This area will cover relevant news of the threat to the planet from Near Earth Objects (NEOs) including concepts and designs for mitigation. All opinions are those of the author.

06 July 2008

ESA ROSETTA Mission and Flyby of Asteroid Steins

From the article about the ROSETTA mission and its flyby of asteroid Steins...

European Space Agency mission managers woke the Rosetta probe from hibernation to prepare for its encounter with asteroid Steins on Sept. 5, according to a statement this week. The robot's ultimate destination is comet 67/P Churyumov-Gerasimenko.

Launched in March 2004, Rosetta will reach its final destination only in 2014, after traveling a total of about 4 billion miles (6.5 billion kilometers).

Rosetta has swung by Earth twice and Mars once, to get gravitational boosts. The third and last Earth swing-by is scheduled for November 2009. The spacecraft will also fly by asteroid Lutetia in June 2010.

When it reaches asteroid Steins this year, Rosetta will be about twice as far from the sun as is Earth. The encounter will occur in the asteroid belt between Mars and Jupiter. The probe will come within 500 miles (800 kilometers) of the asteroid.

"Spacecraft Woken for Asteroid Encounter" Staff
05 July 2008

From Paolo and IM4 on the forums ( Other Missions/ Cometary and Asteroid Missions/ Rosetta flyby of Asteroid Steins, 5th September 2008)...

Steins is a small body less than 10 km across, discovered on 4 November 1969 by Soviet astronomer N. Chernykh at the Nauchnyj Observatory in Crimea and named after Karlis Steins, former director of the Latvian University Astronomical Observatory. While the properties of Lutetia, the second asteroid target are relatively well known, being a largish and bright object discovered more than a century ago, almost nothing was known about Steins, and observational campaigns were started in 2004 to characterize it. Steins was observed by the largest astronomical observatory on Earth, including the European Very Large Telescope (VLT) in Chile, JPL's Table Mountain Observatory, the Spitzer infrared astronomy satellite and Rosetta itself.

The Rosetta orbiter observed continuously Steins (1.06 AU away) for 24 hours with its science camera on 11 March 2006 in order to collect a “light curve” at phase angles larger than ever achievable from Earth, due to observational geometry constrains and for a longer time span, uninterrupted by day and night cycles. A total of 238 images were taken, covering four rotations.

Although researchers initially catalogued Steins in the S class (like most previously-visited bodies), the observational campaigns found that its spectral and polarimetric properties placed it in the E taxonomic class of reddish bodies with high albedo believed to be thermally evolved and of igneous origin, which underwent at least a partial melting and differentiation early in their history. E asteroid spectra probably makes them related to some rare enstatite chondrite or aubrite meteorites and therefore these bodies are believed to have a surface consisting of iron-free or iron-poor silicates. Observations pinpointed Steins' rotation period at about 6.05 hours, while the measured diameter could vary between 2 and 5 km, depending on its albedo. Asymmetries in the light curve confirmed that the small body has an irregular shape, with a ratio between the main axes of about 1.3. Other researchers pointed out that some of the characteristics of Steins could hint at a young and very rough surface at most a few million years old.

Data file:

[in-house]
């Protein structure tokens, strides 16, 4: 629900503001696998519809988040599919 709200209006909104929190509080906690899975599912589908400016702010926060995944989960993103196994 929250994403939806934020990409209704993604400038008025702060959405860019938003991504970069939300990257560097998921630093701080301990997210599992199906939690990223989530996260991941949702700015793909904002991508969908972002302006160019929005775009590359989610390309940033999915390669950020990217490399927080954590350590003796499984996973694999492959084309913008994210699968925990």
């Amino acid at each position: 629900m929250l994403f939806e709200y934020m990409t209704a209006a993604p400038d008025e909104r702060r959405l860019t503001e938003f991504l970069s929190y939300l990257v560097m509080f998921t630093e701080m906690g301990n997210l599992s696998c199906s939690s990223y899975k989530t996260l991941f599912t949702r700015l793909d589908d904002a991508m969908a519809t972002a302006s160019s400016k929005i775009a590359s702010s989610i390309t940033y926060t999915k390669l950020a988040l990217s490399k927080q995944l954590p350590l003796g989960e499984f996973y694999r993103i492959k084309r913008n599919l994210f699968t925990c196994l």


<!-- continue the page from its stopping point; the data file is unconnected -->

While fewer than 30 members of the E class of asteroids were known, including (44) Nysa, the largest, and two near-Earth objects, (3103) Eger and (4660) Nereus (a recurrent space mission target), little is known about the evolutionary history of the type. Steins was initially placed in the same family as (64) Angelina, but other studies showed that it shared most of the same spectral characteristics as Eger, both bodies being believed to be members of an old eroded family which formed in the inner asteroid belt close to the present position of Steins, which appears to be the largest member of the family. The presence of Eger in an Earth-intersecting orbit of course provides a path for enstatite and aubrite meteorites to hit our planet.
The encounter on 5 September 2008 will be at a distance of 1745 km and a relative speed of 8.6 km/

Flyby in a nutshell:

1. Closest approach on 5 Sept. 2008 18:33:57 ± 30 sec
2. Heliocentric distance 2.14 AU, geocentric distance 2.41 AU
3. Low phase angle during approach, high phase angle after closest approach, coverage 0-140°
4. Minimum flyby distance of 800 km
5. Zero phase angle will be reached at a distance of 1280 km
6. One way light travel time will be 20 min

Flyby strategy

1. Default pointing
2. Spacecraft flip (T-40 min -> T-20 min)
3. Inverted pointing (> T-20 min)
4. +Z axis points at Steins at all times

Flyby Science:

1. Alice: point at Steins to obtain FUV spectra search for exosphere/coma around Steins
2. COSIMA: execute normal dust collection cycle
3. GIADA: Impact sensor operational, but cover closed
4. MIRO: Steins observations during approach and recession. Special asteroid mode sequence at closest approach (CA)
5. ROSINA: Pressure monitoring, single mass measurement sequence
6. RPC: Measurements of plasma environment
7. RSI: Attempt for mass determination (probably not feasible)
8. OSIRIS: Light curve for 2 weeks before CA for shape reconstruction. At CA: spectrophotometry, mapping and surface properties, satellite/dust search
9. VIRTIS: Steins light curve determination starting 7 hours before CA. At CA: mineralogy mapping

Expected data volume:

1. 600 MiB before closest approach
2. 2400 MiB after closest approach

Link: article

Link: LPSI Abstract on Asteroid Steins (PDF)

Link: Forums

Link: Wikipedia Entry for Asteroid Steins

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